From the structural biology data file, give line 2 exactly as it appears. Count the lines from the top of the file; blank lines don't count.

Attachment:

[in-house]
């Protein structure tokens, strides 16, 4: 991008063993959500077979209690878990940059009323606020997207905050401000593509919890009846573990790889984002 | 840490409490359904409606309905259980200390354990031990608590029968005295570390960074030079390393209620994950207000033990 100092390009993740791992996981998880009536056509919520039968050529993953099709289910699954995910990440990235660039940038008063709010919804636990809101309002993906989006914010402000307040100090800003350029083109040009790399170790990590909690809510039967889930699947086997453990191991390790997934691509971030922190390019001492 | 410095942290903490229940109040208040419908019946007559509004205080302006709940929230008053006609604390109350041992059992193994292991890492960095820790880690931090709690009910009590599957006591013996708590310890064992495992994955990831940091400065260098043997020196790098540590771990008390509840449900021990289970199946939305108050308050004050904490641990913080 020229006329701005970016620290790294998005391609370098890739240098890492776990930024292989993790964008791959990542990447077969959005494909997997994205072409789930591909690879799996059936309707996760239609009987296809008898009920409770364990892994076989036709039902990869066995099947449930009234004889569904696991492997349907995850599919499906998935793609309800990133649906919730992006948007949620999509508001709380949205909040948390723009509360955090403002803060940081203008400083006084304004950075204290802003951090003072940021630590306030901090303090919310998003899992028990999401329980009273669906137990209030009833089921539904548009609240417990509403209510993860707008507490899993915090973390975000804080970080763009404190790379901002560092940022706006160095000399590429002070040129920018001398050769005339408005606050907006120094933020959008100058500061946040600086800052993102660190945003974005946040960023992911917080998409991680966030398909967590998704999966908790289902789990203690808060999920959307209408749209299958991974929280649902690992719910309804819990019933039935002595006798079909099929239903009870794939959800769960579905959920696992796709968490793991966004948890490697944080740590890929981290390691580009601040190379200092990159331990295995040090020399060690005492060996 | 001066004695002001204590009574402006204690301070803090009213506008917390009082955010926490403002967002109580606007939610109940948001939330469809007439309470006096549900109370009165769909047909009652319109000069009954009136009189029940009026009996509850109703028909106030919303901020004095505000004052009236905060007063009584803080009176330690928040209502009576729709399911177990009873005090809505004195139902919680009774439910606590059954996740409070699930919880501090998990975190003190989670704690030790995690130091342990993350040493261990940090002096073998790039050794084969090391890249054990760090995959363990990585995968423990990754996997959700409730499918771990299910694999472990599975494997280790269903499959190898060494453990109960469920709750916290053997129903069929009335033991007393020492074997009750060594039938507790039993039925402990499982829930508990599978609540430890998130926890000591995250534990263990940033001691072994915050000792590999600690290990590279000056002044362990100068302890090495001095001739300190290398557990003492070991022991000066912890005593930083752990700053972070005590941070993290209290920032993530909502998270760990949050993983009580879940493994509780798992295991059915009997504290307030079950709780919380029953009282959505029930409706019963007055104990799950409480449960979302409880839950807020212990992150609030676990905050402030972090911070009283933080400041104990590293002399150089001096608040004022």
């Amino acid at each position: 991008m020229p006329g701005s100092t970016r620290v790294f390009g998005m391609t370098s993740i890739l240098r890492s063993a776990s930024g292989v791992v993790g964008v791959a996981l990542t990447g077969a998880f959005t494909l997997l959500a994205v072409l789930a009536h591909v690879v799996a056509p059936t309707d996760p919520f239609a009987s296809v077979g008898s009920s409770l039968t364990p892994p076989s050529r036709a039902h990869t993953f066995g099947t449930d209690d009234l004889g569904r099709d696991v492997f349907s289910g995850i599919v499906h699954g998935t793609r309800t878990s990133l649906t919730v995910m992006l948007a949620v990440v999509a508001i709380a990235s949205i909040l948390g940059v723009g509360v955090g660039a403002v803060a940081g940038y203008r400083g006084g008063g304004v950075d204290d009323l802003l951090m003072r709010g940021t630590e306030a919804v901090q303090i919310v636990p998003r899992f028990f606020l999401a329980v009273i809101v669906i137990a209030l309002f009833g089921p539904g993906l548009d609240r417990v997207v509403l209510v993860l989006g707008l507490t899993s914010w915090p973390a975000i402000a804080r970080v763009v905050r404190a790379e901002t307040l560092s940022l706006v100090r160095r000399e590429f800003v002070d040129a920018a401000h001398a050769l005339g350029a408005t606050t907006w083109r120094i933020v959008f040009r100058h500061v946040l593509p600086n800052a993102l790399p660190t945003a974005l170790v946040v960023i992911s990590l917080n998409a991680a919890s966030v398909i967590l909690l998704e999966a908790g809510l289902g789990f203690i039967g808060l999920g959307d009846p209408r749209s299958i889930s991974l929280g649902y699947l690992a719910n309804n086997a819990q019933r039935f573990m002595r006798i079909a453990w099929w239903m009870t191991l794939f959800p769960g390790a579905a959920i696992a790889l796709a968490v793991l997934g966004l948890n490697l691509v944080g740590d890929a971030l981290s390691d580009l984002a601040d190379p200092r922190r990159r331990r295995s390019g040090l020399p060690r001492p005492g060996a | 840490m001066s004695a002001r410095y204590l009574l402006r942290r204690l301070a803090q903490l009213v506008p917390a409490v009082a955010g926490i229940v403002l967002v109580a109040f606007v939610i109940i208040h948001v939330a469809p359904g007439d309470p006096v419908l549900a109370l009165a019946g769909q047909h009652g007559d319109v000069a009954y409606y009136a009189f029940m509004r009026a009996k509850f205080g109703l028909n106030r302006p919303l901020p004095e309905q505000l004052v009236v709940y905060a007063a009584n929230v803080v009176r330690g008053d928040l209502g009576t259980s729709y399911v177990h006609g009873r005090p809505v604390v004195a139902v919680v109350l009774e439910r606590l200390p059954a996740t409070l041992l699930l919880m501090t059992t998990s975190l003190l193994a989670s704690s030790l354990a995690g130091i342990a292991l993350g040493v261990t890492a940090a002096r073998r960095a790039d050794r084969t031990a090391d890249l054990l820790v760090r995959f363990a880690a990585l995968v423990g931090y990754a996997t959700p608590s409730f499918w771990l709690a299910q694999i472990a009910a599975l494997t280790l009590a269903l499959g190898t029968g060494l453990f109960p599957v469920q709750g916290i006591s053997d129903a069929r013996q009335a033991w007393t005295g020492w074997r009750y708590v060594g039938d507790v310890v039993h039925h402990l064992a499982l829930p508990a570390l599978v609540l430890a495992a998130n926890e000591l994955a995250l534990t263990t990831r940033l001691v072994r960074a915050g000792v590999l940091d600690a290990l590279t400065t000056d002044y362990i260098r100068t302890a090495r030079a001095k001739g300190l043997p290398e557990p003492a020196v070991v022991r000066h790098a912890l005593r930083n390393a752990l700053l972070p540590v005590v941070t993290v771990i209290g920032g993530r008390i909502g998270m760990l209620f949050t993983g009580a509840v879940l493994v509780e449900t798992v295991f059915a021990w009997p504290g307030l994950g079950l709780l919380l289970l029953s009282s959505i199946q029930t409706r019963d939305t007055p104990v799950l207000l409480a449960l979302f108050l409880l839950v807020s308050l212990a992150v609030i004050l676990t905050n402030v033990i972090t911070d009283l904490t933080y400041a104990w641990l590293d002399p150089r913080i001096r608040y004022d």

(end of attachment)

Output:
């Protein structure tokens, strides 16, 4: 991008063993959500077979209690878990940059009323606020997207905050401000593509919890009846573990790889984002 | 840490409490359904409606309905259980200390354990031990608590029968005295570390960074030079390393209620994950207000033990 100092390009993740791992996981998880009536056509919520039968050529993953099709289910699954995910990440990235660039940038008063709010919804636990809101309002993906989006914010402000307040100090800003350029083109040009790399170790990590909690809510039967889930699947086997453990191991390790997934691509971030922190390019001492 | 410095942290903490229940109040208040419908019946007559509004205080302006709940929230008053006609604390109350041992059992193994292991890492960095820790880690931090709690009910009590599957006591013996708590310890064992495992994955990831940091400065260098043997020196790098540590771990008390509840449900021990289970199946939305108050308050004050904490641990913080 020229006329701005970016620290790294998005391609370098890739240098890492776990930024292989993790964008791959990542990447077969959005494909997997994205072409789930591909690879799996059936309707996760239609009987296809008898009920409770364990892994076989036709039902990869066995099947449930009234004889569904696991492997349907995850599919499906998935793609309800990133649906919730992006948007949620999509508001709380949205909040948390723009509360955090403002803060940081203008400083006084304004950075204290802003951090003072940021630590306030901090303090919310998003899992028990999401329980009273669906137990209030009833089921539904548009609240417990509403209510993860707008507490899993915090973390975000804080970080763009404190790379901002560092940022706006160095000399590429002070040129920018001398050769005339408005606050907006120094933020959008100058500061946040600086800052993102660190945003974005946040960023992911917080998409991680966030398909967590998704999966908790289902789990203690808060999920959307209408749209299958991974929280649902690992719910309804819990019933039935002595006798079909099929239903009870794939959800769960579905959920696992796709968490793991966004948890490697944080740590890929981290390691580009601040190379200092990159331990295995040090020399060690005492060996 | 001066004695002001204590009574402006204690301070803090009213506008917390009082955010926490403002967002109580606007939610109940948001939330469809007439309470006096549900109370009165769909047909009652319109000069009954009136009189029940009026009996509850109703028909106030919303901020004095505000004052009236905060007063009584803080009176330690928040209502009576729709399911177990009873005090809505004195139902919680009774439910606590059954996740409070699930919880501090998990975190003190989670704690030790995690130091342990993350040493261990940090002096073998790039050794084969090391890249054990760090995959363990990585995968423990990754996997959700409730499918771990299910694999472990599975494997280790269903499959190898060494453990109960469920709750916290053997129903069929009335033991007393020492074997009750060594039938507790039993039925402990499982829930508990599978609540430890998130926890000591995250534990263990940033001691072994915050000792590999600690290990590279000056002044362990100068302890090495001095001739300190290398557990003492070991022991000066912890005593930083752990700053972070005590941070993290209290920032993530909502998270760990949050993983009580879940493994509780798992295991059915009997504290307030079950709780919380029953009282959505029930409706019963007055104990799950409480449960979302409880839950807020212990992150609030676990905050402030972090911070009283933080400041104990590293002399150089001096608040004022």